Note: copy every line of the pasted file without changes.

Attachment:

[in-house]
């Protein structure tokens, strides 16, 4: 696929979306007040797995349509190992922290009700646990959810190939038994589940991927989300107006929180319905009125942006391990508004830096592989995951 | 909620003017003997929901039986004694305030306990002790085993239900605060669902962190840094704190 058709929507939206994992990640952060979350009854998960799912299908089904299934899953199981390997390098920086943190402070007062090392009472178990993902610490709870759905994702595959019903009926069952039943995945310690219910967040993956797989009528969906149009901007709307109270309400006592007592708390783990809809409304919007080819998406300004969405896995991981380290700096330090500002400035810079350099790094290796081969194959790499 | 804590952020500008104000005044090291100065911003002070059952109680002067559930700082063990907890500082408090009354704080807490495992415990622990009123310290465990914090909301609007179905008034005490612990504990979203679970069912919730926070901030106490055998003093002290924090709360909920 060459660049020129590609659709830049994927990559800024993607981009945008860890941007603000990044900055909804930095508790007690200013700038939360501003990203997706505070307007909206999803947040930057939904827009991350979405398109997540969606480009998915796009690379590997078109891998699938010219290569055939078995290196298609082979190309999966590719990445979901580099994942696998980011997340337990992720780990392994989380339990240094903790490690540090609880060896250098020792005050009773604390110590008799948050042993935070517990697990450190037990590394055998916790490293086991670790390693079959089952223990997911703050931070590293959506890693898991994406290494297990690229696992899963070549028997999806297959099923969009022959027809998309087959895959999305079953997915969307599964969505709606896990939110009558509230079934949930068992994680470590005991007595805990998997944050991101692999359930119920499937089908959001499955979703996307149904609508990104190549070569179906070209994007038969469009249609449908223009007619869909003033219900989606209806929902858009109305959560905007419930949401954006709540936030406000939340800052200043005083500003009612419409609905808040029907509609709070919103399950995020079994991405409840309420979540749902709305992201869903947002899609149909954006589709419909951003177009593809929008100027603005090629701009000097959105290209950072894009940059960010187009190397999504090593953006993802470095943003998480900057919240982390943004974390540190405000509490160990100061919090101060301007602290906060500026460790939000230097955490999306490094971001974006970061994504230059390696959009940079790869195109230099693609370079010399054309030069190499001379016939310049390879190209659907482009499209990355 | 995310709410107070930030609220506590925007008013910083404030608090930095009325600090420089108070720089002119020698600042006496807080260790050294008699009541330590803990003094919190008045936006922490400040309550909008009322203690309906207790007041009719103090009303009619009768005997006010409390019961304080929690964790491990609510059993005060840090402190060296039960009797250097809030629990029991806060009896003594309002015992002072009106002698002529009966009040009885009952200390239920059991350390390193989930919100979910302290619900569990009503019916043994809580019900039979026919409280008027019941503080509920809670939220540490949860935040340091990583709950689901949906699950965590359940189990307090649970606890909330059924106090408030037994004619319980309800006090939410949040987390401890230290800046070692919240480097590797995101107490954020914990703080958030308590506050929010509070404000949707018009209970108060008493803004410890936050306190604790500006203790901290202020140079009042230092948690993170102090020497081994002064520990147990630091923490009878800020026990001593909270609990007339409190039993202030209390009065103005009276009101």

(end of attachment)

[in-house]
């Protein structure tokens, strides 16, 4: 696929979306007040797995349509190992922290009700646990959810190939038994589940991927989300107006929180319905009125942006391990508004830096592989995951 | 909620003017003997929901039986004694305030306990002790085993239900605060669902962190840094704190 058709929507939206994992990640952060979350009854998960799912299908089904299934899953199981390997390098920086943190402070007062090392009472178990993902610490709870759905994702595959019903009926069952039943995945310690219910967040993956797989009528969906149009901007709307109270309400006592007592708390783990809809409304919007080819998406300004969405896995991981380290700096330090500002400035810079350099790094290796081969194959790499 | 804590952020500008104000005044090291100065911003002070059952109680002067559930700082063990907890500082408090009354704080807490495992415990622990009123310290465990914090909301609007179905008034005490612990504990979203679970069912919730926070901030106490055998003093002290924090709360909920 060459660049020129590609659709830049994927990559800024993607981009945008860890941007603000990044900055909804930095508790007690200013700038939360501003990203997706505070307007909206999803947040930057939904827009991350979405398109997540969606480009998915796009690379590997078109891998699938010219290569055939078995290196298609082979190309999966590719990445979901580099994942696998980011997340337990992720780990392994989380339990240094903790490690540090609880060896250098020792005050009773604390110590008799948050042993935070517990697990450190037990590394055998916790490293086991670790390693079959089952223990997911703050931070590293959506890693898991994406290494297990690229696992899963070549028997999806297959099923969009022959027809998309087959895959999305079953997915969307599964969505709606896990939110009558509230079934949930068992994680470590005991007595805990998997944050991101692999359930119920499937089908959001499955979703996307149904609508990104190549070569179906070209994007038969469009249609449908223009007619869909003033219900989606209806929902858009109305959560905007419930949401954006709540936030406000939340800052200043005083500003009612419409609905808040029907509609709070919103399950995020079994991405409840309420979540749902709305992201869903947002899609149909954006589709419909951003177009593809929008100027603005090629701009000097959105290209950072894009940059960010187009190397999504090593953006993802470095943003998480900057919240982390943004974390540190405000509490160990100061919090101060301007602290906060500026460790939000230097955490999306490094971001974006970061994504230059390696959009940079790869195109230099693609370079010399054309030069190499001379016939310049390879190209659907482009499209990355 | 995310709410107070930030609220506590925007008013910083404030608090930095009325600090420089108070720089002119020698600042006496807080260790050294008699009541330590803990003094919190008045936006922490400040309550909008009322203690309906207790007041009719103090009303009619009768005997006010409390019961304080929690964790491990609510059993005060840090402190060296039960009797250097809030629990029991806060009896003594309002015992002072009106002698002529009966009040009885009952200390239920059991350390390193989930919100979910302290619900569990009503019916043994809580019900039979026919409280008027019941503080509920809670939220540490949860935040340091990583709950689901949906699950965590359940189990307090649970606890909330059924106090408030037994004619319980309800006090939410949040987390401890230290800046070692919240480097590797995101107490954020914990703080958030308590506050929010509070404000949707018009209970108060008493803004410890936050306190604790500006203790901290202020140079009042230092948690993170102090020497081994002064520990147990630091923490009878800020026990001593909270609990007339409190039993202030209390009065103005009276009101």